“No” Is A FABULOUS Idea!
It’s guaranteed that, no matter what show I do or where it is, someone sits down with me and talks about stress. Sometimes it manifests as a foggy brain, or a feeling of depression. Often, when I ask them what they want or what would bring them some happiness, they stare at me blankly. “I don’t know. I never think about it.”
I probe a little more and I hear the familiar litany about the spouse needing them, and bosses, and the coworkers, and the kids, and then there’s the high-maintenance friend and the PIP (pain-in-the-patoot) of an in-law.
Time for a little Spiritual Awakening, no?
So I zero in and ask The Telling Question: “How good are you at saying ‘no’?”
They blush. They laugh. They duck their heads. But they always say “not very.” (If they say “I’m trying” that’s just another way of saying the same thing.)
So I tell them I am going to give them a magic sign. Maybe they expect Egyptian hieroglyphics, or a spell, or a magic amulet – but it’s much simpler than that. I pull out a specially-printed postcard for them and hand it to them., on which is scribbled in big capital letters
NO IS A
And I hand it to them with the admonition, “Put it on the ‘fridge!”
You see, there’s not one of us out there that hasn’t become a Crispy Critter running the Red Queen’s Race. As the Queen herself says in Alice in Wonderland, “…it takes all the running you can do, to keep in the same place. If you want to get somewhere else, you must run at least twice as fast as that!” And if you’re in the Serving-the-World business, as so many of us Lightworkers are, it hits us doubly hard. Not only do we want to be of service to others, both globally and locally, we are hard-wired to think of service as our greatest gift. So we rarely say ‘no’ to anyone, assuming that the Universe will give us the wherewithal to go the extra mile, help the extra person. We forget that we, too, have needs that deserve to be fulfilled.
If you’re one of those, I would like to share with you the Parable of Sid:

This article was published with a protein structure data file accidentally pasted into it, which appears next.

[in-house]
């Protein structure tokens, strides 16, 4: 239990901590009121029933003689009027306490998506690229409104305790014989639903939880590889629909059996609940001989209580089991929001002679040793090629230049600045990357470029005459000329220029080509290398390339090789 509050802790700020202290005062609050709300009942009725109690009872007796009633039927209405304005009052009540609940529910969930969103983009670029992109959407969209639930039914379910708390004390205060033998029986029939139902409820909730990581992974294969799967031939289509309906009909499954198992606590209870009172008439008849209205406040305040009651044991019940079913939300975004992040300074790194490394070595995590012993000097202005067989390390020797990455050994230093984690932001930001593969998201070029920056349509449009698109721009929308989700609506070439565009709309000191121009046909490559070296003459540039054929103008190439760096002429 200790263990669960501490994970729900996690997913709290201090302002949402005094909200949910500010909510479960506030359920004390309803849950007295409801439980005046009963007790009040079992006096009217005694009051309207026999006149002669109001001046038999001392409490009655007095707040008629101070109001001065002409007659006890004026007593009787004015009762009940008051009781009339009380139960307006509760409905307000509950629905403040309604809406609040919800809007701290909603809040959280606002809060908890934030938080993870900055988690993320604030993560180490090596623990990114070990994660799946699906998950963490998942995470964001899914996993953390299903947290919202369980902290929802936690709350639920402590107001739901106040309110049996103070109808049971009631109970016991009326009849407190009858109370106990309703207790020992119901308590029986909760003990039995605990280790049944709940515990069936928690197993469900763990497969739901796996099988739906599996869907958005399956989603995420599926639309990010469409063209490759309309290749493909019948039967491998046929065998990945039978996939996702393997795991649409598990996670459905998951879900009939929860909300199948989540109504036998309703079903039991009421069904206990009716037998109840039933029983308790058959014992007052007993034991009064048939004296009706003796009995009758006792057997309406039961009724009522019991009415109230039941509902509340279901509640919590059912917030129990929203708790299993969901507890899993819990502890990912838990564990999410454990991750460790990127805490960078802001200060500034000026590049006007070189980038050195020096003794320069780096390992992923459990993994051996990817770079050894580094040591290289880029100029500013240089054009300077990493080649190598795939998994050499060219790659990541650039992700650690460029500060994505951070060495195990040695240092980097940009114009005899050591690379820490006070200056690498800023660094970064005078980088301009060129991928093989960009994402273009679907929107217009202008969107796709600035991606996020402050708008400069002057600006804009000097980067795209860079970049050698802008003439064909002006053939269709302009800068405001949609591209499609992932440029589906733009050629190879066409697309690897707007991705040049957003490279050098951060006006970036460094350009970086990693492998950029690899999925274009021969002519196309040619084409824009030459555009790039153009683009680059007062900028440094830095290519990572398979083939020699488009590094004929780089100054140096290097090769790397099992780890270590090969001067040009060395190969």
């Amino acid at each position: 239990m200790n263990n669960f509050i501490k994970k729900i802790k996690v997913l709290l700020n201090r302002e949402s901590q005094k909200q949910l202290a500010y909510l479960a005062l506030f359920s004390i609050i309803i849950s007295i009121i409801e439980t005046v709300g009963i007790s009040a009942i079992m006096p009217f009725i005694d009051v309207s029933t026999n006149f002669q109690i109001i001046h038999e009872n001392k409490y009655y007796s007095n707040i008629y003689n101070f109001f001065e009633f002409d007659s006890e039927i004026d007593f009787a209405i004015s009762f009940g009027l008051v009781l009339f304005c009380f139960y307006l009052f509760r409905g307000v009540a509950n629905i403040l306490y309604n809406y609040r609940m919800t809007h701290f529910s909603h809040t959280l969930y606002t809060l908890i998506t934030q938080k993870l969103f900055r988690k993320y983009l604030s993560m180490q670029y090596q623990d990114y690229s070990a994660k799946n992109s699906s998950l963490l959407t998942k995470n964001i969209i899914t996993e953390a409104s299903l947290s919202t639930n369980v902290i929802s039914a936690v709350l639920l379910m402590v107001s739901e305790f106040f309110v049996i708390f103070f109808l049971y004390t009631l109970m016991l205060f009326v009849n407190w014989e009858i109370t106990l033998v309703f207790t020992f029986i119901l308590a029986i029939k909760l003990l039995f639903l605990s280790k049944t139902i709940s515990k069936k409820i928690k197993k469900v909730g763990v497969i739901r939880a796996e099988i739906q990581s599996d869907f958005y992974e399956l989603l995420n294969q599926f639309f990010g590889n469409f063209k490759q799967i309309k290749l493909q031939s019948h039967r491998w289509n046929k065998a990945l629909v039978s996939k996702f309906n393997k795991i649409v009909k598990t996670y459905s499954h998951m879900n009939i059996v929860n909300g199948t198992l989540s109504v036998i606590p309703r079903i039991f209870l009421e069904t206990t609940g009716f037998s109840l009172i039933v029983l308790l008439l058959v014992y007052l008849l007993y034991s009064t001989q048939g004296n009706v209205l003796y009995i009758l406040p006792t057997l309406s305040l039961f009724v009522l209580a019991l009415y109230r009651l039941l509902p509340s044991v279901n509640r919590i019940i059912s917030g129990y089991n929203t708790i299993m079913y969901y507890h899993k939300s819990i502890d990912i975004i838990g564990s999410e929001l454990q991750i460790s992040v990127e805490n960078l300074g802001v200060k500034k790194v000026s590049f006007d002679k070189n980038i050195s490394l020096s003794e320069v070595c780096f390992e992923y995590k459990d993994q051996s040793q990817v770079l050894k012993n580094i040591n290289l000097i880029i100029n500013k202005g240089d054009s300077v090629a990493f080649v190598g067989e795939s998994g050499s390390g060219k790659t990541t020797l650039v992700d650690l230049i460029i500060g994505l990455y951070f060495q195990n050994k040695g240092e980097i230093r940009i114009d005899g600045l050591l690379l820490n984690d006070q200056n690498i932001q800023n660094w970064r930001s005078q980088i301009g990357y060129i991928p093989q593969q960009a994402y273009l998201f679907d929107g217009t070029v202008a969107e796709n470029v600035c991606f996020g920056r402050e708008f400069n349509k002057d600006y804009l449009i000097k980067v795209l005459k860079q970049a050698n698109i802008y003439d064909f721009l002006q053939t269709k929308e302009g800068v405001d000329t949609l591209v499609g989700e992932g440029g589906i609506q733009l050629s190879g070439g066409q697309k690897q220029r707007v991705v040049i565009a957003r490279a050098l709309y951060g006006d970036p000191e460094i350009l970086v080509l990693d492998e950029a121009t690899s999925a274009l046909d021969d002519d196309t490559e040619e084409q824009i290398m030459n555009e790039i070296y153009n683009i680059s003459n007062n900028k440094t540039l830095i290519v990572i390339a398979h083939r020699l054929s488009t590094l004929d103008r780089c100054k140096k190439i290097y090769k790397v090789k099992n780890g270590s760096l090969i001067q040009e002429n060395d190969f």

Sid was Moses’ second cousin, and he was leading a bunch of Israelites over on the other side of the desert. It was hard. It was hot. Everyone was hungry and thirsty and tired and cranky, but Sid kept them going with cheery words and the constant promise that he would see them safely to The Promised Land – or at least, Miami.
Suddenly, they happened upon an oasis. There was ONE tree, ONE well, and ONE bucket to reach down to the water. And Sid was the only one who knew how to winch up a bucket to bring the water to the lip of the well.
Sid turned to his flock and said, “O my people, I am the Great and Noble Sid, and I have promised that I would take care of you. So I will see that you have water so that you will not die of thirst.”
Sid went to work, winching up bucket after bucket of water, but never drinking himself, because, after all, “I promised you I would take care of you. I’ll drink when everyone else has drunk.”
Except that Sid dropped dead of dehydration halfway through. Nobody else knew how to winch up the bucket. And so they all died of dehydration with a well right there
Now, if Sid had been smart, he would have said, “O my people, I am the Great and Noble Sid, and I will see that you have water so that you will not die of thirst. But in order to take care of you all, I need the first drink!” And he would have drunk his fill, and thereby found the strength to get everyone a drink afterward. And they all would have celebrated at the Four Seasons Tel Aviv – or at least the Miami Hilton.
That’s why centuries later, the descendants of that noble but misguided man have a saying, which they recite to each other when someone starts to go down that martyr’s path: “Don’t be a Sidiot.”
The moral of this story – and that little five-word incantation — is simple. No IS a fabulous idea. What we would share with others, we must also share with ourselves. What we gift to others, we also deserve to receive. No matter how much you want to do for others, you have to take care of yourself first, or there won’t be anything left to give to anyone else.